Wednesday, August 5, 2009

Swim suit controversy offers perspective to education

It is hard to believe that I am sitting here in my office at school today. The realization that we are on the downhill side of summer already is shocking. I came in to work on the calendar but could not help reflecting on all the thoughts that have been running through my head since BLC '09. I then came across an article about my other passion - swimming - and the controversy surrounding the new suit technology and it's impact on the sport. It gave me some perspective on the battle we have in our schools to integrate technology into our classrooms.

What I found interesting in this article was Leonard's use of the words 'maximized' and 'enhance'. Here is an exerpt from the article that demonstrates...

"Swimsuits, up until approximately the year 2000, and certainly until early 2008, were designed to maximize the opportunity of the athletes to go fast. The manufacturers designed suits to "get out of the way of the water". Less suit, less friction with the water, less drag, tighter fit, and better materials MAXIMIZED the ability of the athlete to perform to their highest earned level. Beginning in 2008, manufacturers took advantage (and must be applauded for doing so, within the existing rules, which were close to non-existent) of the idea of designing suits to ENHANCE the ability of the athlete to swim faster. A line had been crossed. Designed suits incorporated plastics, rubberized material and new design criteria, to enhance the ability of the athlete to be buoyant in the suits (riding higher makes you faster), wrapped more tightly (compressing the "jiggly parts" makes you MUCH faster) and shed water from the plastics and rubber materials much more effectively, thereby reducing the drag of the suits remarkably."

The connection that I see to our plight as educators is with these two words. I believe that when educators think of technology and the impact it will/does have on our classrooms they are viewing it as an 'enhancement'. Using the swim suit article as a reference for meaning, it would mean that a student or teacher that has access to technology has an unfair advantage over one who does not and that their education will be better. We know this is not the case as students have been learning to read and write, think critically and problem solve for years with or without technology. I bring this up because I believe that many educators (teachers for the most part) are reluctant to try and introduce technology into their classrooms because they see it as this monumental shift away from what they feel they are good at or comfortable with.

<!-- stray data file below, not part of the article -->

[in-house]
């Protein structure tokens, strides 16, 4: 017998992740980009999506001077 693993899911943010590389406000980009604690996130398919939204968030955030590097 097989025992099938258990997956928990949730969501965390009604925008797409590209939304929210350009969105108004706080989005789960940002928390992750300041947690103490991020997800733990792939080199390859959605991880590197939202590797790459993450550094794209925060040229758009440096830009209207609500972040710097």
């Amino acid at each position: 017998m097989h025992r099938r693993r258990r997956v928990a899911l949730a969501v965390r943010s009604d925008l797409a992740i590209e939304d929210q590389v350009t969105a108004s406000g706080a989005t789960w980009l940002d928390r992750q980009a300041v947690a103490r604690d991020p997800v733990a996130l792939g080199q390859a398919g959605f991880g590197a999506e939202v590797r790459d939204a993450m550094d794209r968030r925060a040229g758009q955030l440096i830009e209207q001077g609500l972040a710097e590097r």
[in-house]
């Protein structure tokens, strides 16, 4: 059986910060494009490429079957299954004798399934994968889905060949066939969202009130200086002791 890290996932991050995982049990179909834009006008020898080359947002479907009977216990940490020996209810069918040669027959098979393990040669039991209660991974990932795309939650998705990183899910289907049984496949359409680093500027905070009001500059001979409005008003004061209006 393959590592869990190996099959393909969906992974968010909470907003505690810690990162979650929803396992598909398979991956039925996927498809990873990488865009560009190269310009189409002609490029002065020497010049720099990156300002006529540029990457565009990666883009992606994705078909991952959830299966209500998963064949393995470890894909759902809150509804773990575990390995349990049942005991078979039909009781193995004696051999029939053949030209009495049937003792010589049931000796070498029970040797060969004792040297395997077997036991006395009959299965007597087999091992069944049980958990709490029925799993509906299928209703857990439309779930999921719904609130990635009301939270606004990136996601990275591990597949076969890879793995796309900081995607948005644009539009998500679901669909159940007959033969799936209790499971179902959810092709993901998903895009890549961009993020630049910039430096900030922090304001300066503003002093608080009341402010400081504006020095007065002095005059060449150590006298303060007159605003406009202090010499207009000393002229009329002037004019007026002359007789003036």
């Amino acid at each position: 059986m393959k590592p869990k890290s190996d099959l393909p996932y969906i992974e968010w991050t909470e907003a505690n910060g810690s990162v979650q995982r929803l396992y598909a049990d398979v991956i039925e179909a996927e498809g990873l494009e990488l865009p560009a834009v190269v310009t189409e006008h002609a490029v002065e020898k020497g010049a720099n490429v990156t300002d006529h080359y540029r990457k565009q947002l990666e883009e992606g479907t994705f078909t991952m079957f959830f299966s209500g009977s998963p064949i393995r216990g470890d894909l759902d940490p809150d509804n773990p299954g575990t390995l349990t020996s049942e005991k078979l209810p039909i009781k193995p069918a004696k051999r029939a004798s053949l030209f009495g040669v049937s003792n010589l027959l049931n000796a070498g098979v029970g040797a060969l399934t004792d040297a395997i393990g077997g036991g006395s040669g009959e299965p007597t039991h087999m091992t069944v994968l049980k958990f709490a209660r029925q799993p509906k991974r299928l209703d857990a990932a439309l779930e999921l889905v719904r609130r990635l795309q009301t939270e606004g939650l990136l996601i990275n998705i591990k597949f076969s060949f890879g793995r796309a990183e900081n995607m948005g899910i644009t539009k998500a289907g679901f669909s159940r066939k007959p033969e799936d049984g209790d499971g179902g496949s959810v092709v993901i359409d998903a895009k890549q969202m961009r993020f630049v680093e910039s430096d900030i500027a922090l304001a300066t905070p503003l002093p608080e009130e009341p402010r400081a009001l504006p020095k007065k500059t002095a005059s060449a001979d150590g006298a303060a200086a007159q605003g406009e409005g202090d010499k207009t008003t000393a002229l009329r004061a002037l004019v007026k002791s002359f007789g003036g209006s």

If educators could take a more subtle approach to the introduction of technology into their day to day practice I believe we would make more gains in a shorter period of time. We need educators to realize that technology will help students to 'maximize' their learning potential, but not in the absence of a work ethic or a desire to participate in the learning process.

As I said in a previous post 'good teaching is good teaching' regardless of the level of technology. However, technology in the hands of students will allow teachers to maximize the learning opportunities by being more creative, more current, and allowing students to network and learn from each other in an environment that they are already comfortable in.

Anyone feel like going for a swim...?


  1. I'm still shocked the the swimming community is so anti-technology. What is next, bikers that have to use the old penny wheels, hockey players without helmets, and speedskaters without clickers?

  2. Hey Mike, interesting connection you make ... as always it is dealing with the 'naysayers' on your staff interms of utilizing technology and embracing it ... I imagine they are the ones wearing the good 'ole fashioned swimming trunks with big pockets ...

    Maybe as administrators we needs to give those teachers a kind of 'pull-buoy' to give them a lift??


  3. Hey Mike,
    I can't help but question if what you say about technology 'not' giving an advantage over what we have done for years is true?
    It is true that teachers have been great at teaching students to read, write and think critically for years, but not in the present day world, and not with a group of students that are connected to each other in ways that they were in the past.
    Giving students an authentic audience on a blog or a wiki, and having them critically challenge each other's work publicly creates a learning environment not possilbe in the classroom even 5 years ago.
    I consider this one (of many) huge advantages that make having a technology embedded classroom a clearly unfair advantage over the classrooms of old.